Moving swiftly, the government got Cabinet clearance on Wednesday for a law to tighten the noose on those hiding undisclosed income through benami property but also introduced the Bill in the Lok Sabha, on the last day of the Budget session.
It also agreed to refer it to Parliament's standing committee on finance.
Benami is a term from north India to refer to the purchase of a property in the name of somene other than the person or entity having actually financed the transaction.
Parliament has already passed the Undisclosed Foreign Income and Assets (Imposition of Tax) Bill, 2015, which seeks to nab those having unaccounted money abroad. This Benami Transactions (Prohibition) Amendment Bill, 2015, is aimed at curbing the circulation of undisclosed income in the country which is hidden through benami properties. It seeks to amend the existing Benami Transactions (Prohibition) Act, 1988, and provides for confiscation of the property, rigorous imprisonment up to seven years and a fine of 25 per cent of the fair market value of the property.
Financial securities or gold could also come under the scanner in this regard. Such transactions will however exclude property in the name of a spouse or child, in case the amount for such a property was paid out of the known sources of income of the individual concerned. Similarly, a joint property in the name of brothers, sisters or other kin where the amount is paid from known sources of income would also not come under benami property.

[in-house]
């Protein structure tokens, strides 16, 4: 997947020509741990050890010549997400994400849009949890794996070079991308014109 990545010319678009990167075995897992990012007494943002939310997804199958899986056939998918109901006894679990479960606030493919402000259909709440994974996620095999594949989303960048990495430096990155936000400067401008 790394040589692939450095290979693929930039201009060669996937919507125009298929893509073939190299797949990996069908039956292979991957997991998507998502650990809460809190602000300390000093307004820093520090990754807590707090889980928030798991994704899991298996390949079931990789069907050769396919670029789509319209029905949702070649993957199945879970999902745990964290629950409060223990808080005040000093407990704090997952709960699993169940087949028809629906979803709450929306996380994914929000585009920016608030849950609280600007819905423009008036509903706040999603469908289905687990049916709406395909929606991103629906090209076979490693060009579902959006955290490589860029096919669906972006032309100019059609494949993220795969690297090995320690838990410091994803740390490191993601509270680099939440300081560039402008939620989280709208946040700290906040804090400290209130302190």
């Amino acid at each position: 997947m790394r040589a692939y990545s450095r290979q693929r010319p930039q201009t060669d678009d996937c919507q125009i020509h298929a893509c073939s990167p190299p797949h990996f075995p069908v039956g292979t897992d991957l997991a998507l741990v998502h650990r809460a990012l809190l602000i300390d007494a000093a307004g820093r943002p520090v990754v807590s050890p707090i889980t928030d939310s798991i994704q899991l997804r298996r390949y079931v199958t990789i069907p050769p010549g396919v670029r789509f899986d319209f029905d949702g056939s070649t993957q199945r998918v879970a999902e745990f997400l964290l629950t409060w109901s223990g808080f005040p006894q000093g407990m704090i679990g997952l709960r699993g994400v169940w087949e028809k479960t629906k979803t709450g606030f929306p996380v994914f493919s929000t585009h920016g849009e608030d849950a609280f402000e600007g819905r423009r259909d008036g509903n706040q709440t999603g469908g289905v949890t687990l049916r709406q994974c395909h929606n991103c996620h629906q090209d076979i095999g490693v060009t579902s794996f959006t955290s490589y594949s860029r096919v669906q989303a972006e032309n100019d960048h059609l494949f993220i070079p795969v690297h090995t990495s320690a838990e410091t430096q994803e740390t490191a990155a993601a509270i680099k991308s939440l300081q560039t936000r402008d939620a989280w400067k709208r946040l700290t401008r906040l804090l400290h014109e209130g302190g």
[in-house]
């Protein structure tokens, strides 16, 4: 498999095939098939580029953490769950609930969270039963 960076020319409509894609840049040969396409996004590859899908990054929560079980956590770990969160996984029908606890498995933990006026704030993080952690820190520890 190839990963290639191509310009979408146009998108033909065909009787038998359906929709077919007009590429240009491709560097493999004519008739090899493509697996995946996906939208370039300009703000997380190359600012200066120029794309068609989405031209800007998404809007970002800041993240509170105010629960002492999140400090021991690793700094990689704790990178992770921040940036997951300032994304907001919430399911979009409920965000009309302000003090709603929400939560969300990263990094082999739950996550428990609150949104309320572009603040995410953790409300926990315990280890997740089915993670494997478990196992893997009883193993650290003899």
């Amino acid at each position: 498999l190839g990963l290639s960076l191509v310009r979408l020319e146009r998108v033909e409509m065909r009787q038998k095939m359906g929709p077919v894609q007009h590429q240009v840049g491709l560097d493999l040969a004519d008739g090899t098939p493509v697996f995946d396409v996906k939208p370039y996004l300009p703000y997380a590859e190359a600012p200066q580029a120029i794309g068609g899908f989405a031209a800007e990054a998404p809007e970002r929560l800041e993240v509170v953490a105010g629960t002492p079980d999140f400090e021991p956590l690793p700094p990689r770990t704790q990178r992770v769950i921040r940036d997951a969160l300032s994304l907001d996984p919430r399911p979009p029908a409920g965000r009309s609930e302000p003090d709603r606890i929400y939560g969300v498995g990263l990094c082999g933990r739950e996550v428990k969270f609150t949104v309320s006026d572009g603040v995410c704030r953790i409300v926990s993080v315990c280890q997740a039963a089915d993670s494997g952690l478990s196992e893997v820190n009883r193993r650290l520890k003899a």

So, property held even in the name of those mentioned above would become benami if the sum has been paid from unknown sources of income.
The fair market value of a property would be determined from the price it would ordinary fetch on sale in the open market. In cases where the price is not ascertainable, another procedure would be prescribed.
An assistant or deputy income tax commissioner, designated as Initiator by the government, would be authorised to start proceedings into an allegedly benami transaction. The officer would refer the case to an adjudicating authority, to be set up. The authority will decide within a year if the property is benami. The Bill also provides for an appellate tribunal.
After the order becomes final, the property or properties in question would be confiscated. These are to be managed and disposed off by designated officers.
K V Karthik, senior director, Deloitte India, said: "Often, assets obtained as proceeds of crime are held in the name of a benamidar. The proposed Bill will make such transactions illegal and to that extent, will be a useful tool in the fight against black money.”
Finance Minister Arun Jaitley had proposed the new Bill to replace the 1988 Act in his Budget speech though what has come is formally an amendment to the existing law.
In 2011, the earlier government had introduced in Parliament a Benami Transactions (Prohibition) Bill, which proposed replacing the 1988 Act. It was referred to the standing committee on finance, which gave a report in June 2012. The Bill lapsed when the 15th Lok Sabha was dissolved.